I was reading the new biography of General Lee (Clouds of Glory, well worth a read) and I started to have an idea. Then a few more ideas …
There’s a fantasy world where magic exists (yeah, surprise, surprise). Magic needs a talent to use, but once you have that talent you can call on the Mana and use it to power your spells (a little like The Magic Goes Away, but I’m not sure if Mana can be actually depleted on a global scale or not.) Generally speaking, you need lots of practice to learn how to use magic on a large scale safely, with an increasing risk of madness the more power you channel (there are ways to speed up the process, but they also result in increasing the risk of going bonkers.)
There aren’t actually that many magic users, as magic tends to kill its practitioners if they’re not very careful. Those that do tend to survive do so because they were taught by another magic user, who shares his carefully-acuminated knowledge with his apprentice in exchange for service of one kind or another. Magicians rarely share knowledge outside the master-apprentice system, as they see their private discoveries as something to trade, not to give away freely.
For generations, therefore magic has largely run in a handful of bloodlines lucky enough to have enough magicians survive long enough to master their powers.
Once you get enough knowledge, there are plenty of options, from ‘conventional’ magic to making bargains with demons and suchlike.
The principle power unit in this world, at least for the story, is the High Kingdom of Unnamed (I haven’t started working out the nitty-gritty.) Roughly 200 years before the start of the story, a monarch of a small kingdom launched a series of wars against his neighbours, rather like Alexander the Great. He succeeded in uniting around forty kingdoms, assorted minor political units and suchlike under his banner. Surprisingly, he managed to pass the kingdom down to his eldest son, who proclaimed himself the High King.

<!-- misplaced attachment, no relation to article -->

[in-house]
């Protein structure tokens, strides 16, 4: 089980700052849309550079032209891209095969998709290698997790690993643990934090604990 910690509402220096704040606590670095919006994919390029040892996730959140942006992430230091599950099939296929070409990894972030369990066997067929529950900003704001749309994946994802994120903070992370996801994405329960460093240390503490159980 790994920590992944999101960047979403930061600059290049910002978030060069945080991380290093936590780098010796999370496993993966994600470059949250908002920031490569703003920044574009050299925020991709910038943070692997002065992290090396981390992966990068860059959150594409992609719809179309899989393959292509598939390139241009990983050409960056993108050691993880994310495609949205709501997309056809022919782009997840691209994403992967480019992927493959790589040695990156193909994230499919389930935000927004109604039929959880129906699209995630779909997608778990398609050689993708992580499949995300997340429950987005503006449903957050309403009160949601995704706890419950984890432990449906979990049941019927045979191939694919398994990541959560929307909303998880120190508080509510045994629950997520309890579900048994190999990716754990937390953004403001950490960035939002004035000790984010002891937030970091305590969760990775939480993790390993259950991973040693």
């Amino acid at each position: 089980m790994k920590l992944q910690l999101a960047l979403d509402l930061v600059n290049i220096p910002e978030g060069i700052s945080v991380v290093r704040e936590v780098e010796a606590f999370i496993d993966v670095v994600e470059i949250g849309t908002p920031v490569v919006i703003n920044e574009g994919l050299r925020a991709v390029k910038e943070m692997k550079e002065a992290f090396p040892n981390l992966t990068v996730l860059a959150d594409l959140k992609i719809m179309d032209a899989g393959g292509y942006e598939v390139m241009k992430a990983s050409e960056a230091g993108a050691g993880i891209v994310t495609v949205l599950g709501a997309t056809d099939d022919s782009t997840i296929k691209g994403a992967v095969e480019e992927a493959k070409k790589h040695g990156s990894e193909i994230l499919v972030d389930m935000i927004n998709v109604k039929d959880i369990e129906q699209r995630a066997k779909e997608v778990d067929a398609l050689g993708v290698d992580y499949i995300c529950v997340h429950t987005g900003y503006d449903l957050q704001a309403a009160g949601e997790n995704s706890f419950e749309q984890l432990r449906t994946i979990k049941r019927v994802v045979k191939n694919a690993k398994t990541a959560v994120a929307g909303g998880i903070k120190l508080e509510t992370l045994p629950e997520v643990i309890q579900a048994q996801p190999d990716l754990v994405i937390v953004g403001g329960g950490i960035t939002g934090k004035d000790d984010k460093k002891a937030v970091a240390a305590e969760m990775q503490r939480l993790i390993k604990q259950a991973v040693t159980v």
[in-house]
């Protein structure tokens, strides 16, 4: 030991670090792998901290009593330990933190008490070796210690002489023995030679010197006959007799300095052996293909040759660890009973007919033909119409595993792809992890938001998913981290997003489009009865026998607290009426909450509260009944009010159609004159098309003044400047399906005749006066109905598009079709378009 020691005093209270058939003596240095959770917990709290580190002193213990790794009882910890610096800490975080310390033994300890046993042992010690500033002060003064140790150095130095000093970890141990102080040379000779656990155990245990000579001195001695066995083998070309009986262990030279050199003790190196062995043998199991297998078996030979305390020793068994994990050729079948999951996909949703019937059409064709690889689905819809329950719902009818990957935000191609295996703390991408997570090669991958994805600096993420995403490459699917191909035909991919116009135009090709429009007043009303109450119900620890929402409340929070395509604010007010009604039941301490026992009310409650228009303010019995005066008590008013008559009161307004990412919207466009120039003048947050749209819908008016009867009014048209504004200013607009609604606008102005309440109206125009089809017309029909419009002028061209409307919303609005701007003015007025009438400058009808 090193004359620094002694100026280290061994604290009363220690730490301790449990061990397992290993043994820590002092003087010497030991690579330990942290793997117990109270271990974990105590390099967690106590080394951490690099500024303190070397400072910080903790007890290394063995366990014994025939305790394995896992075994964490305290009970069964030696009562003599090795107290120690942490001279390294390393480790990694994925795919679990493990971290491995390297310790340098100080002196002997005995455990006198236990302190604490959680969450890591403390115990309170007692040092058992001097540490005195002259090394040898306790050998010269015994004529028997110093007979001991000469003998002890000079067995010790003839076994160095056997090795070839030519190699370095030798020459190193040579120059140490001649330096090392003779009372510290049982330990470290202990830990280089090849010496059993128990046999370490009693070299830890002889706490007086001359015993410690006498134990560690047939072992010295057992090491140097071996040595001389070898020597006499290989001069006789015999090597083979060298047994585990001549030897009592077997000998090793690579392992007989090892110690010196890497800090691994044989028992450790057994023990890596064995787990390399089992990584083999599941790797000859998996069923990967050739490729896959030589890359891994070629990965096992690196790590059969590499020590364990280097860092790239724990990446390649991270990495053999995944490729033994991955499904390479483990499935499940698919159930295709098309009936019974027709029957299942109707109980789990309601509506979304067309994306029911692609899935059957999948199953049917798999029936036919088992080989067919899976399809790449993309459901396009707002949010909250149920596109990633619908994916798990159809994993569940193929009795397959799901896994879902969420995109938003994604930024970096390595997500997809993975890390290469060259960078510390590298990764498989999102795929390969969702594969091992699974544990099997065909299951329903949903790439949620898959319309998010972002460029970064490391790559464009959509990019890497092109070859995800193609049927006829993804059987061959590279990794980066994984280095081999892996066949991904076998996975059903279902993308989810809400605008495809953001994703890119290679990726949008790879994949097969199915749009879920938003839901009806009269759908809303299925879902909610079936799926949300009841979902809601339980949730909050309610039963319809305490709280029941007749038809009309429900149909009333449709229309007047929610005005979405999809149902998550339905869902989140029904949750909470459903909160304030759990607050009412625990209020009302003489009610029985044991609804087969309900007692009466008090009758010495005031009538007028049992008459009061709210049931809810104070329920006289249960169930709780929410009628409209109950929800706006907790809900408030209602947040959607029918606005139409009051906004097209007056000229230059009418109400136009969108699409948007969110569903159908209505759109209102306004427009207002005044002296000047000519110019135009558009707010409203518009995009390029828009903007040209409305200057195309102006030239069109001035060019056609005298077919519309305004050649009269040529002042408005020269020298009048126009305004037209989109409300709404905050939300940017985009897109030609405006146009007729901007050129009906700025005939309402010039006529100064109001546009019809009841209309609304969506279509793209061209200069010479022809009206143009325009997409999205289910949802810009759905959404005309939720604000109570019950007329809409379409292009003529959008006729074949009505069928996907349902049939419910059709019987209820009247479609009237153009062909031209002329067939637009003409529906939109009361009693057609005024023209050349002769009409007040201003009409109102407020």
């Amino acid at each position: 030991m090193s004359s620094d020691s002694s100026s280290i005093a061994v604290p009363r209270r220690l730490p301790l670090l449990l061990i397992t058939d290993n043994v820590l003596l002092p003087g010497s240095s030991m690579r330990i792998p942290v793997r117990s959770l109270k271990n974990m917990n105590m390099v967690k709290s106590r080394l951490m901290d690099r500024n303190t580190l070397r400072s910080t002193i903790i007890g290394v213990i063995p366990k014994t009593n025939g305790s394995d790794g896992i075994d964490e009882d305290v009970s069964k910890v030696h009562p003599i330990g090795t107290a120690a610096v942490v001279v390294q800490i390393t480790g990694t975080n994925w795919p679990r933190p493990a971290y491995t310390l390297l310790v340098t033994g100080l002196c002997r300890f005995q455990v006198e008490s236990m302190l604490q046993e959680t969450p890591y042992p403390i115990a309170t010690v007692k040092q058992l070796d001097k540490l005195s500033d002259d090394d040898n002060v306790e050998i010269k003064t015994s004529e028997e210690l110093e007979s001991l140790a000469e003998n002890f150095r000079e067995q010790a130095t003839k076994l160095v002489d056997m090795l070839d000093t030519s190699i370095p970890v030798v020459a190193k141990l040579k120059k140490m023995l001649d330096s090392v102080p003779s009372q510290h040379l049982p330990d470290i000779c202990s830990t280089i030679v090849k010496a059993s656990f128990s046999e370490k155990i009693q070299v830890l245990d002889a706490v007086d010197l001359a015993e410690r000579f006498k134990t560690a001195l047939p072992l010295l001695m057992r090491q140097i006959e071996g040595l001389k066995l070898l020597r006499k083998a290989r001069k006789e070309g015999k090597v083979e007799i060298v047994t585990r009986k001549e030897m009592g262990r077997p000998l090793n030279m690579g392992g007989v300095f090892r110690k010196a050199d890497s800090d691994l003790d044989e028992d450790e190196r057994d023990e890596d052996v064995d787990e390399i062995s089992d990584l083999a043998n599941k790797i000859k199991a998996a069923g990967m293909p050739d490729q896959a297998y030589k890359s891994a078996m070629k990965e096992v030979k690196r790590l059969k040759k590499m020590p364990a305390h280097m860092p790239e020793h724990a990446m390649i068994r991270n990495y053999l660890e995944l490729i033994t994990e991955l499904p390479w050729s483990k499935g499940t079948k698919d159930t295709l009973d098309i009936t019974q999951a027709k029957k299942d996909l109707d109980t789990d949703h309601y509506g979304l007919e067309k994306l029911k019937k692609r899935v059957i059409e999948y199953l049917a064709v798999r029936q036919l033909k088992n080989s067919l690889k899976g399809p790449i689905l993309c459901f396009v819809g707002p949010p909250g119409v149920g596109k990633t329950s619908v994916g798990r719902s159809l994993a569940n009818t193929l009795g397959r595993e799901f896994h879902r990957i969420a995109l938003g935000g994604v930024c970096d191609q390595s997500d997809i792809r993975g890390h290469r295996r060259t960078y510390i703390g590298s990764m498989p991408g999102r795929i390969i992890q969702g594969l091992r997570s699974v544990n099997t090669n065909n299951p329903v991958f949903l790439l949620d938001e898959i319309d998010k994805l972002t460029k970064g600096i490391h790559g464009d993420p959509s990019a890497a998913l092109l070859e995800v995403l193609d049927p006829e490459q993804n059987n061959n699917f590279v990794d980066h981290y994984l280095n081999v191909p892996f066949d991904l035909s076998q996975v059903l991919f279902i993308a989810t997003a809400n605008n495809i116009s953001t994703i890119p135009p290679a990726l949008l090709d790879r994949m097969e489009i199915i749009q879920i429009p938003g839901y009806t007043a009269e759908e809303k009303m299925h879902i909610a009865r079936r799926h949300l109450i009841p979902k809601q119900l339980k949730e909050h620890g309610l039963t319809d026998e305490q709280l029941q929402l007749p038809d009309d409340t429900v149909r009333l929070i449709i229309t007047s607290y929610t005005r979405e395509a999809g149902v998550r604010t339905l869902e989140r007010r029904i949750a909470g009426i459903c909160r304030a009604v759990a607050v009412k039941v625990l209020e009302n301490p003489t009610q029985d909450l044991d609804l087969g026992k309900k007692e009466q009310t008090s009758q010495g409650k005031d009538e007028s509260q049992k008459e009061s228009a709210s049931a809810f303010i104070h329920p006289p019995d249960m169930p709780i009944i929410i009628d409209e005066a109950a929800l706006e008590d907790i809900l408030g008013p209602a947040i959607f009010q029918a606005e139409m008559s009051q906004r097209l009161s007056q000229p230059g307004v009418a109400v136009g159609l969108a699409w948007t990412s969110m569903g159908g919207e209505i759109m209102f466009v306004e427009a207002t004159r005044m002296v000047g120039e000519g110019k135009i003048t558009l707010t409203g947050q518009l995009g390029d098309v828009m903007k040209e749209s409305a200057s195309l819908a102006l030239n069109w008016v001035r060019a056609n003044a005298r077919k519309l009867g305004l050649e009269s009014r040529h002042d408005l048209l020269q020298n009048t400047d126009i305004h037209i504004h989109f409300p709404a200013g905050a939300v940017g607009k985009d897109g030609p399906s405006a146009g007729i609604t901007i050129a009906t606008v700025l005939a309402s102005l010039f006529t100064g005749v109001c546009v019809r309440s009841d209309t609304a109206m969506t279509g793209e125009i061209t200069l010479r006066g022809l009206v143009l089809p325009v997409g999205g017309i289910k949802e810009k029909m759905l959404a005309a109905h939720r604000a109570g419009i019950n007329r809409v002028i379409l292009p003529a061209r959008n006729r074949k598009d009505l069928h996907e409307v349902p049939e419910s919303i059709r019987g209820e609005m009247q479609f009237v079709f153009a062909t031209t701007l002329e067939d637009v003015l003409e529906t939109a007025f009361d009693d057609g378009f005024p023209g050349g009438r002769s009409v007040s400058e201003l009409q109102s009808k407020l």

There’s something of a gap between the two halves of the kingdom, however. The east is very traditional – it borders various other independent kingdoms, so it tends to think in terms of land power and keeping the peons under control. (Think of France or Russia in 1800). There’s no such thing as social mobility in the east – everyone knows their place, from the serfs working the lands to the nobility in the high castles.
The west, however, is built around smaller kingdoms with access to the sea. Think the Netherlands or Britain in 1700-1800. They have a far more open mindset, greater social mobility and a vigorous approach to innovation. There’s not THAT liberal by our standards, but they’re definitely more open to people rising as far as their ability will take them.
This has had a major impact on magic, starting with the introduction of what we might as well call disciplined magic. Basically, some low-power magicians set up an academy (a cross between a school, a university and a research lab) into how magic actually worked, pooling their knowledge and building on it. This new scientific approach to magic, studying how mana actually worked, allowed them to develop a certain form of magic technology (magitek?) which revolutionised the world. The West loved these innovations – the East hated them.
East-trained magicians tend to be more powerful, West-trained magicians tend to be more numerous.
As of now, the High King is dead (probably assassinated, though I’m not entirely sure.) There is no male heir – there are only a pair of sisters, Princesses Alpha and Beta. Alpha is legally the heir, as there are no male heirs, but there has never been a High Queen before and many of the power elite are concerned about allowing a female to take the throne. (Britain went through something similar when a female ruler stepped up to the plate more than once.) The nobles of the East see this as an opportunity to reverse the changes of the past – they want to capture and marry off the princess to one of their number and crush the free-thinking West. The West sees this as a chance to change the ways of the past still further.
The East attempts to mount a coup. It fails – and outright civil war breaks out between the two sides.